I confess that I sometimes don’t want the new week to begin.
I know that it will be busy. I know that it will likely follow a pattern similar to the previous week. I know that some things will go well and smoothly and other things won’t. I know that sometimes I will take great comfort in the everyday, familiar routine but in some moments wish I could escape it. I will experience joy and disappointment. And probably, at times, a sort of boredom. I will both not get everything done that I would like or that I intend and I will not use all of my time as productively as I should.
I will also have conversations, and hints of a deeper connection with this or that person, a fleeting glimpse perhaps into a stranger’s essential humanity, how they have been made in the imago Dei. I will experience the mild frustration at how time pulls us along, forcing us to live more at the surface than in the depths. I will briefly grieve the loss this superficiality represents.
I will feel a longing for more and yet a gratitude for what is, the underlying dissatisfaction a signpost for life’s true source of meaning. I will entertain the hope that the various pieces of my life and what I make of it do in fact add up to something more, that God is an infinitely more skilled mathematician than I.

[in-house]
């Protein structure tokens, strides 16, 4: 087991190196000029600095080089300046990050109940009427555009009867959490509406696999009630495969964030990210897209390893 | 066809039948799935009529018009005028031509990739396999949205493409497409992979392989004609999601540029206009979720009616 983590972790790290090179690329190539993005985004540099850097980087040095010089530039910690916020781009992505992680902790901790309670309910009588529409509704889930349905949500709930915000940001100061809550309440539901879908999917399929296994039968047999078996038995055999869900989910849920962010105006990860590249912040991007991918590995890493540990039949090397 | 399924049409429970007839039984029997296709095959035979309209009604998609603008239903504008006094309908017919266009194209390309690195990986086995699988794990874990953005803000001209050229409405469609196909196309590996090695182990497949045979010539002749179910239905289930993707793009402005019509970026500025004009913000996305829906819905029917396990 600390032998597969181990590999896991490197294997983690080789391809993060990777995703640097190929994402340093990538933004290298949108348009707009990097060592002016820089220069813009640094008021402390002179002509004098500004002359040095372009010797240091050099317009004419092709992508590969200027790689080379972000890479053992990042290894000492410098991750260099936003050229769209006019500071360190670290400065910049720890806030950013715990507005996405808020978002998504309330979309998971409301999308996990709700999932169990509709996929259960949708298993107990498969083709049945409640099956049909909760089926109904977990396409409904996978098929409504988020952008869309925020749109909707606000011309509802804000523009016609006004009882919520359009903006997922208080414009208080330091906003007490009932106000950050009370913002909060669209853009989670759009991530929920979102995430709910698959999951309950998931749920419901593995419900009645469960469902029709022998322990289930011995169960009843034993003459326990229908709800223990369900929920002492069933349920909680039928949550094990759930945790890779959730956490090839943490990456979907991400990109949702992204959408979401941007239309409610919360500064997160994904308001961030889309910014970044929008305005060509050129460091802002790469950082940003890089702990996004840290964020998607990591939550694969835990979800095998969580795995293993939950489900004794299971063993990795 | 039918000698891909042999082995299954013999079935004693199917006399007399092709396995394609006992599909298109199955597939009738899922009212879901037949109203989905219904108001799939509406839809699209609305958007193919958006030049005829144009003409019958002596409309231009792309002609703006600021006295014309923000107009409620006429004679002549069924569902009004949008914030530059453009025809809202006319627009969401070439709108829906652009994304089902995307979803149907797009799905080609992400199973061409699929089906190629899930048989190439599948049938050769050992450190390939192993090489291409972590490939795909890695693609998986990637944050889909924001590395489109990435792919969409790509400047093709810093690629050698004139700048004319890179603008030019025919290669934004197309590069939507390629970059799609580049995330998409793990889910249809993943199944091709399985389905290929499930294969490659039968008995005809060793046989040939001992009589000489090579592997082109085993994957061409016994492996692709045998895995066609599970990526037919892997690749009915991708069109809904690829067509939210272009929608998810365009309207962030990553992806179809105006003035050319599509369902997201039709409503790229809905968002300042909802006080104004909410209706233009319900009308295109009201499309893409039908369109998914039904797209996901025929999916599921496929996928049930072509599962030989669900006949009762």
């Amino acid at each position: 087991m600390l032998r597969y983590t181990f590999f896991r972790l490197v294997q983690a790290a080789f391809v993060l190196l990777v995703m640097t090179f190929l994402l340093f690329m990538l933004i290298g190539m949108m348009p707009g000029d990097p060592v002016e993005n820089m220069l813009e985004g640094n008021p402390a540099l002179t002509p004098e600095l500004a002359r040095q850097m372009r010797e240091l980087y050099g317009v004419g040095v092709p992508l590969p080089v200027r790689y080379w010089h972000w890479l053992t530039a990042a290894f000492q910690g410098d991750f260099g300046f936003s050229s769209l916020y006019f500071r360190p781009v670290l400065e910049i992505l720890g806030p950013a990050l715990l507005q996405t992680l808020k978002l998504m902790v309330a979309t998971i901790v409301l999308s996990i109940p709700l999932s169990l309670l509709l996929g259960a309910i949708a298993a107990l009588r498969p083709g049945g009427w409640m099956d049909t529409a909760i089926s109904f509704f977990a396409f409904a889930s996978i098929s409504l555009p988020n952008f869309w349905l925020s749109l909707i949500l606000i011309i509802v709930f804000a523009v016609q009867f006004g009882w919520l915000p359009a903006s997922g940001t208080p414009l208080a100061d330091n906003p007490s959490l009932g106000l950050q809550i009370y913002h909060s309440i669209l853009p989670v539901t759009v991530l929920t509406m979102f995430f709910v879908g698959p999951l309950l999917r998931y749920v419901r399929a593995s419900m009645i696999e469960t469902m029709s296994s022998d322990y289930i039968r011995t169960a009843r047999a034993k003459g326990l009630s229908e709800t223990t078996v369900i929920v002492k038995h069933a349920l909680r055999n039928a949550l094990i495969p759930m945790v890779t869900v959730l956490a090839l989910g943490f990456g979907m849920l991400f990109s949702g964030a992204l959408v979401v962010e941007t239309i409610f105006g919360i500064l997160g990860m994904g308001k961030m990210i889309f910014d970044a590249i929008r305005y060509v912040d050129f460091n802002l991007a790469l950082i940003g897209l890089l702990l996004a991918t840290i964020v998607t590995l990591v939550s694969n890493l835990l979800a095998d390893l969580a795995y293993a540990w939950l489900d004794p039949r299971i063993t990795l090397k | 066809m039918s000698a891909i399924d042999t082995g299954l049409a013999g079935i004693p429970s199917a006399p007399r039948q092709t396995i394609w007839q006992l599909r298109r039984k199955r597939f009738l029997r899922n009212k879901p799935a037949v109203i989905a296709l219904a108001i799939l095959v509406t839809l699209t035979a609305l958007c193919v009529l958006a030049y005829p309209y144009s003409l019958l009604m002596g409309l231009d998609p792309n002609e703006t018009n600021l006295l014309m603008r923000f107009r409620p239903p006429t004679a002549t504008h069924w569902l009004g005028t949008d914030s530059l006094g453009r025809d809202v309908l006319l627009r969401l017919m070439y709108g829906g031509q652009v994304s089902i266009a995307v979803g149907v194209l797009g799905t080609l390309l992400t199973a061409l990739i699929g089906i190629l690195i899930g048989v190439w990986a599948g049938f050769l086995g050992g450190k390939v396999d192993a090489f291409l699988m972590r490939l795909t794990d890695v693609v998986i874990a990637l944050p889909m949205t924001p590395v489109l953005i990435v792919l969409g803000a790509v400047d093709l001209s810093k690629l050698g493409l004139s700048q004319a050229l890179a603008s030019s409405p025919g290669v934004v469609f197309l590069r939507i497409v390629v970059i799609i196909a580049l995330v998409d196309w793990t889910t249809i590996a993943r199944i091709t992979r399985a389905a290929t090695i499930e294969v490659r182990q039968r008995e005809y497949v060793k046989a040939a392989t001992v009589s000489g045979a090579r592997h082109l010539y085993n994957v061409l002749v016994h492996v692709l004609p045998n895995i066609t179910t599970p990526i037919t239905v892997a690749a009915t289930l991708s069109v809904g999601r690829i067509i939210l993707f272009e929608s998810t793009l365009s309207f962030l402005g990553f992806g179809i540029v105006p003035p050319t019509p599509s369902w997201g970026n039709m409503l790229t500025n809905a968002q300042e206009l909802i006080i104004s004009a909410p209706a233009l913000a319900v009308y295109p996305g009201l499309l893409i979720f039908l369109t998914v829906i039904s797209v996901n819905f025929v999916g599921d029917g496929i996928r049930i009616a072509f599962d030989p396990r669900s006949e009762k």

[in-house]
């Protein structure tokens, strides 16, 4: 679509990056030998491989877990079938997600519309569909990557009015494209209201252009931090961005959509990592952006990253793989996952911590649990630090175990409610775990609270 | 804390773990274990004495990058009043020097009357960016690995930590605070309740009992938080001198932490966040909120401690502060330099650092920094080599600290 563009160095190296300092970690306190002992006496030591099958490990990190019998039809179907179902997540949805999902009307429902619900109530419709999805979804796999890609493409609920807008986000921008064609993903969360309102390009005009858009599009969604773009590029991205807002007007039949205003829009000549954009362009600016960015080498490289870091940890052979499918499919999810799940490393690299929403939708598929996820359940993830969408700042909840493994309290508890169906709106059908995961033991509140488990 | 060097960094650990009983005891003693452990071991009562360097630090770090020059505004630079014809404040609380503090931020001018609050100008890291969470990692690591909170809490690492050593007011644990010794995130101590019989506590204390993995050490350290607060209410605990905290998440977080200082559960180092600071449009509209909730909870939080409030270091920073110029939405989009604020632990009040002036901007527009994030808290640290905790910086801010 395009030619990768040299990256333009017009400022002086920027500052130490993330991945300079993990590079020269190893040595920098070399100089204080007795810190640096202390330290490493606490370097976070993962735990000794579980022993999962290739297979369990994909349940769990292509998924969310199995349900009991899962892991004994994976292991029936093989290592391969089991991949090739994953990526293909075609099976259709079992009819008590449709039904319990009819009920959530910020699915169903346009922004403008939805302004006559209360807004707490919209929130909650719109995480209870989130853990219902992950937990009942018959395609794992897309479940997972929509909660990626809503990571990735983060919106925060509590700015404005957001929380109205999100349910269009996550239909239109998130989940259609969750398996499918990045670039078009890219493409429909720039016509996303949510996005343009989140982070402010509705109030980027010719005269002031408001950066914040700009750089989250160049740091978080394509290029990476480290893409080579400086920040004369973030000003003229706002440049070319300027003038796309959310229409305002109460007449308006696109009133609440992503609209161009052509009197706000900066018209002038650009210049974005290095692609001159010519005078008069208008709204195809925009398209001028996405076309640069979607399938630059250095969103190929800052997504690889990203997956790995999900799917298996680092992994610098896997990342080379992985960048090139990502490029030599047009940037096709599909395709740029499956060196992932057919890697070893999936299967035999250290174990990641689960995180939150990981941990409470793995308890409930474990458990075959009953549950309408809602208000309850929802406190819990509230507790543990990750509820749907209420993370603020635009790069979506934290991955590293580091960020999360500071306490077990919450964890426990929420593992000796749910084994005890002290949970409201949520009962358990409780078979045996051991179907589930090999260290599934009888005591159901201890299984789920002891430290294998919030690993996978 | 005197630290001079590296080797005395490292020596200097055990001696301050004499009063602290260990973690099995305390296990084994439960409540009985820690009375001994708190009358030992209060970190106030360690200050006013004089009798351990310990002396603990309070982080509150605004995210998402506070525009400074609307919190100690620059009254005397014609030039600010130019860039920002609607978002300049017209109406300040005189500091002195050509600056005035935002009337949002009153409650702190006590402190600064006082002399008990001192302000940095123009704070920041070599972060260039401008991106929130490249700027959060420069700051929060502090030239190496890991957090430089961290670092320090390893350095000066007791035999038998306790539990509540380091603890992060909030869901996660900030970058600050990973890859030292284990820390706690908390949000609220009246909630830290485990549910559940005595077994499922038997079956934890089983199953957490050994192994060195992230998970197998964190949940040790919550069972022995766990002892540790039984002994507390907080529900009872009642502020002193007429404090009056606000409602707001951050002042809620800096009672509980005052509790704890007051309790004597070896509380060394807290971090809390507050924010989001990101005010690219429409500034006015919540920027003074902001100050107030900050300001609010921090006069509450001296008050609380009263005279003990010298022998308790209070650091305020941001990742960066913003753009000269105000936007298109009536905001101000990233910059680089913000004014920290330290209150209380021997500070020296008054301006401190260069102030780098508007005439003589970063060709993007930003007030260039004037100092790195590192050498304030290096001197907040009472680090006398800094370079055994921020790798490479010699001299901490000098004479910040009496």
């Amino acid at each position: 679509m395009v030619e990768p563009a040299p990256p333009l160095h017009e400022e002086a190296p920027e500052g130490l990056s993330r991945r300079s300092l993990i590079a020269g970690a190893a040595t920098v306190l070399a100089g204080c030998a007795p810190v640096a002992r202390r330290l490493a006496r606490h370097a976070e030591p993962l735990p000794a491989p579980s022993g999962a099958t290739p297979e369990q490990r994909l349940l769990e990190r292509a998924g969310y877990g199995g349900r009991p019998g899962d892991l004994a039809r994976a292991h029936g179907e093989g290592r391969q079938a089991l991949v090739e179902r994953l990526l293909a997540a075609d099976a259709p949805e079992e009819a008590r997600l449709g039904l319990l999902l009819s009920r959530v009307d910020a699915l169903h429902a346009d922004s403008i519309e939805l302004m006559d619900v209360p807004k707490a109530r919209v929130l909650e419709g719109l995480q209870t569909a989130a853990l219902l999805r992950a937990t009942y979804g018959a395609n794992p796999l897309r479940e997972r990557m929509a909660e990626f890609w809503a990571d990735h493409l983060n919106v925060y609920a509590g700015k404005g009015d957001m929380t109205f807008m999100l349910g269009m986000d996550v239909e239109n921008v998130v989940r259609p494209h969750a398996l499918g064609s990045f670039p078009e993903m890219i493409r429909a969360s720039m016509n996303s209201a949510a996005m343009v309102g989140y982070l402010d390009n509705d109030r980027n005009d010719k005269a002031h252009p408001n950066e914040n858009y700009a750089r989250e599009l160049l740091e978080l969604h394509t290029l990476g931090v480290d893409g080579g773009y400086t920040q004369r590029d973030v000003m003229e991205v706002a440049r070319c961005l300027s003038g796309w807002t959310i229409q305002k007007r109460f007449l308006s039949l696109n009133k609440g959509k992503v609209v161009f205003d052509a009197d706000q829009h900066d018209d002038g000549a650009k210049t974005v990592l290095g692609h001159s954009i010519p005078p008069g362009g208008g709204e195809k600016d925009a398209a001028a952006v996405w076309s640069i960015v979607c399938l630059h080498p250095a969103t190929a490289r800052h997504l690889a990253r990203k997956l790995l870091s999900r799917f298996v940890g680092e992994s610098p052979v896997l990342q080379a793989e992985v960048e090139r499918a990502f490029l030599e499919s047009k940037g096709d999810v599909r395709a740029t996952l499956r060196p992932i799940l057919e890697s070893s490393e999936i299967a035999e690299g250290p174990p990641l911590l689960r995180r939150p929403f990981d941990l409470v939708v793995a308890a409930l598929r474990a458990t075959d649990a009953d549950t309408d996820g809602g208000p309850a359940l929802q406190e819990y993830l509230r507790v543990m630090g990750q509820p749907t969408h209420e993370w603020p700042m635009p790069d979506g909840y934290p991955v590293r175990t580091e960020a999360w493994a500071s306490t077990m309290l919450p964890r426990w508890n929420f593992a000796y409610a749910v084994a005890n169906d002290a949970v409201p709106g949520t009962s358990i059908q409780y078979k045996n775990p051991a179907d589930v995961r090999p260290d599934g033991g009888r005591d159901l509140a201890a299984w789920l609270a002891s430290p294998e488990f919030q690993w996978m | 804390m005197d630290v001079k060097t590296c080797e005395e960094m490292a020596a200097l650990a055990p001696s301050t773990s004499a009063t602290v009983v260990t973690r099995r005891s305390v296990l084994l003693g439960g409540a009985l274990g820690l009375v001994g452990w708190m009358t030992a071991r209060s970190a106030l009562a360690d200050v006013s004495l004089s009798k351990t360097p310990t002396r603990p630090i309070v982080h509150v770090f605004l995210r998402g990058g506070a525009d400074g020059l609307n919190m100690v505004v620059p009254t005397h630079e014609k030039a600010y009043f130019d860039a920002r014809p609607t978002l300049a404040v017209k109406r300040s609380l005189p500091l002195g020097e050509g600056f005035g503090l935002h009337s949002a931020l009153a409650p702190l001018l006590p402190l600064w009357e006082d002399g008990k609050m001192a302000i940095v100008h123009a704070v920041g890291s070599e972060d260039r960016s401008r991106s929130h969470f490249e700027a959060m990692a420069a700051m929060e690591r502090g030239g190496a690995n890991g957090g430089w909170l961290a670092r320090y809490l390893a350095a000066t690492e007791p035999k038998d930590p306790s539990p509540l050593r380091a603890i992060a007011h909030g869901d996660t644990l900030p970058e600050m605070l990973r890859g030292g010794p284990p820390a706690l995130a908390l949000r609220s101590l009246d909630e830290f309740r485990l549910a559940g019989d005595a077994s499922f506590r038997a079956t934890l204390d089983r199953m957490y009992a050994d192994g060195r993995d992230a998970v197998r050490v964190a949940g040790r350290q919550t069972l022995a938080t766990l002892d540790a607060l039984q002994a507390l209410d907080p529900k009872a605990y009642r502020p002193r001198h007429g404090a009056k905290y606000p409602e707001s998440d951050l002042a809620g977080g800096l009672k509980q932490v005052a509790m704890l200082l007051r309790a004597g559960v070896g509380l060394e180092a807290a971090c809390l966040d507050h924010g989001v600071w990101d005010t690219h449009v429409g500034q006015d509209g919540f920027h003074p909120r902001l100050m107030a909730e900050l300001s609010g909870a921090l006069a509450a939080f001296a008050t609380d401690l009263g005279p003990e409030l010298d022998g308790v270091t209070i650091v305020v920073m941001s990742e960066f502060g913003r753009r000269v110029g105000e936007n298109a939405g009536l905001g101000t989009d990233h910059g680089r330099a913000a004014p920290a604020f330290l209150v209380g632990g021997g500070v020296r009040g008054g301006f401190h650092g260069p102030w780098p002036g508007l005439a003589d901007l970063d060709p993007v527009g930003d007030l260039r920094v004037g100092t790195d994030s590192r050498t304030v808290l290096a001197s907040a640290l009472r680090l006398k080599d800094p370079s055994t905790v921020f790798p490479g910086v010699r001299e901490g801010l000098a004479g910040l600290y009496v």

I will realize at times that how I see things — and how I see myself — is not how I need to see things, nor how God necessarily sees them. Though too often I will unconsciously equate the two. I will both be too hard on myself and give myself too much credit. Like anyone else, I will be a walking contradiction. Or at least I will remain often inconsistent.
I will see something new in one person’s eyes but fail to see someone else at all.
And I will pray. I will ask my Lord and my God to forgive my oversights and transgressions, to mend my wounds and shine light through the cracks. I will underestimate what he’s up to and be grateful for what I am graced to notice of his hand.
Sometimes I don’t want the new week to begin, because in part I know what’s coming and in part I do not. Because I cannot control the outcome of this or that. Because I want to turn my Sabbath rest into a hiding place, a location where I can avoid dealing with the mundane and unexpected. Because I want all things new right now, not later, in some distant eschatological future of God’s choosing.
But begin the new week must. And that’s ok. Because while it means having to face myself and the world around me honestly, with an open-heart and a willingness to seek God’s wisdom it is possible to do so with hope, with a peace that makes no sense given the circumstances. Whatever else is true of the week to come, God is already there, already knows, and is already present to prepare me for it.